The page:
Follow our 7e adventures with YAC in the Dominican Republic from June 3-June 12th! See their travels and activities as they learn about Human Security and Dominican Culture with our 7e Team! 

YAC – Custom Group in the Dominican Republic 

June 3-12, 2019! 

Day 3 – June 5

We started the day with a sunrise run on the beach where we all got exercise and some beautiful pictures. Afterwards we relaxed around the lodge and played card games. For the main trip of the day we traveled to the school in Las Canas where we played basketball, soccer, and volleyball. The school gave us a tour and showed us a dance they were preformed a dance they were doing for their upcoming graduation. After a long hot day of hanging out with the kids we left to return to Indallo to rest before the rest of our day. We went to the local health clinic to see how different it was from back in the U.S. The clinic was very small and was incorporated into a house with only three rooms. When we returned to the lodge we played uno with the supervisors and they loved it, especially lubens. We then got a lecture about the meaning of 7e from the founder and CEO, Also a small prank war broke out after so it was fun to just have a goof off time with everyone here.

-Triton and Cole (The Boys)

Day 4 – June 6th

Today we, the YAC students, travelled to the Dominican community Cano Dulce. In Cano Dulce we hosted a medical brigade where we provided treatment from a doctor including; check-ups, vitals, and distributing medicines. While working in this community we were able to absorb their culture and it helped us to better understand the health care system in a rural Dominican community. Medicines are not easily accessible to all the community members in Cano Dulce, this brigade benefitted the community by providing them with resources they did not have. After the brigade we were able to tour a local man’s bee farm, which was very interesting and very different from the way American farmers harvest honey. He spoke about the changing climate and how the seasons and weather have been affecting his bees and his honey harvest. Environmental health is extremely important to this community, and many others across the Dominican, because their health and every day lives depend on it.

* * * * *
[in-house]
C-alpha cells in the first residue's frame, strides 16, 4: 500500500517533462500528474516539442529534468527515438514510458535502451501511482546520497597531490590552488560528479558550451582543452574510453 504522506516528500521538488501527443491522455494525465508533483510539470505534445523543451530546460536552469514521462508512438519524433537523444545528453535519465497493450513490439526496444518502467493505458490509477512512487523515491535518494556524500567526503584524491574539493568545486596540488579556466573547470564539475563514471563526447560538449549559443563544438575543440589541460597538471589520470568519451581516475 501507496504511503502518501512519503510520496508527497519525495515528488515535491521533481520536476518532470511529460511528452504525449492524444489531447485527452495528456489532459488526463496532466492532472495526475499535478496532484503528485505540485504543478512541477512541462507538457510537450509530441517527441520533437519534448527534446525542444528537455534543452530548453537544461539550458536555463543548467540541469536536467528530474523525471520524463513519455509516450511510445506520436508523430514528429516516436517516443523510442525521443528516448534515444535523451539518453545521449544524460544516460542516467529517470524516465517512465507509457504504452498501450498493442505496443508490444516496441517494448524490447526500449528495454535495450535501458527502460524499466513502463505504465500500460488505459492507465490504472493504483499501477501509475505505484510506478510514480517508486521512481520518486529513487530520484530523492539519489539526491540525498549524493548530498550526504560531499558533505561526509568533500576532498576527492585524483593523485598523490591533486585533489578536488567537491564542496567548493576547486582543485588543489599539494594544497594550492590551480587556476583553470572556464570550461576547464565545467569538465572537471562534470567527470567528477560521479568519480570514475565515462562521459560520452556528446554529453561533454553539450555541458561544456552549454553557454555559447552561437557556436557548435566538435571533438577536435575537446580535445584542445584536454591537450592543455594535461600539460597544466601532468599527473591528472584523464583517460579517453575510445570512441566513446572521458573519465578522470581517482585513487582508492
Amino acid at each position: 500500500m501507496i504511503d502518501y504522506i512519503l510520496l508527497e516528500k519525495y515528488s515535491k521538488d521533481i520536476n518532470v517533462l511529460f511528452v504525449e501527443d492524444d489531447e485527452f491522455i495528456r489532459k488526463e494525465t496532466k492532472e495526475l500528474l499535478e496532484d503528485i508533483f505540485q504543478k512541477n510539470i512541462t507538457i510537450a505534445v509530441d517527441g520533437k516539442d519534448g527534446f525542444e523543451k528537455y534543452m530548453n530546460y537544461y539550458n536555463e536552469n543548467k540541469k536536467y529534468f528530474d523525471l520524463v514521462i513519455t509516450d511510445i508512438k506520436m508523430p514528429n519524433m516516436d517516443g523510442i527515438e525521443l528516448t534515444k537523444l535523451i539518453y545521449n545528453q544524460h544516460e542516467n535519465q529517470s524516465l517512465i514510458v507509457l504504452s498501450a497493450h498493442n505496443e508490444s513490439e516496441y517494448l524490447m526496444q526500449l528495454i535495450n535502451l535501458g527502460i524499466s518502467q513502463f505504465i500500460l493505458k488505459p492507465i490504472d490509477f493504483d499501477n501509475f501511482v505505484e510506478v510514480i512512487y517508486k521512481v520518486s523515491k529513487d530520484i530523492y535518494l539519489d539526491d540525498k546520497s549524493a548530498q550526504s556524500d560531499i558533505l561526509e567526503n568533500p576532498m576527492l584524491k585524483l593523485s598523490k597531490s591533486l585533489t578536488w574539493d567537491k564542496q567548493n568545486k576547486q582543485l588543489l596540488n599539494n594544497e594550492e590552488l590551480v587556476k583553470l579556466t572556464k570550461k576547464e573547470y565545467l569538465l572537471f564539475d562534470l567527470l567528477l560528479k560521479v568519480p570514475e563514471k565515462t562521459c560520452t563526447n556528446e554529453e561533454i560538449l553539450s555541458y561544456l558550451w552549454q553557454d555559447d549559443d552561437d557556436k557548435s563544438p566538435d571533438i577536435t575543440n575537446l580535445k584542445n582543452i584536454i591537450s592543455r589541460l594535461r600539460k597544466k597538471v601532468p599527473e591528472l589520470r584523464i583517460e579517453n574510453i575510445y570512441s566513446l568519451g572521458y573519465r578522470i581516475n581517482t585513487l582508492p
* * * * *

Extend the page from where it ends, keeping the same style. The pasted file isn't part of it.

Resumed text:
All in in all this day was amazing!

Isabelle & Brody

Day 4 

We did reforestation and vitamin distribution. In Cano Dulce we watered the banana trees by getting water from everywhere in the community. We also dug holes and planted about 75 more trees for the community which would help their economic and health security. A few things we learned doing this which was that the DR is in a huge drought right now since holes were dug into the creek to access water for the houses. We also ran out of water as we went through our day which really opened our eyes. In the afternoon we went to Polanco to hand out vitamins where we saw lots of families in need of certain vitamins due to their diets. To end our day with a “surprise” Walner and Kate bought us all ice cream to end a hard day which we really appreciated. 🙂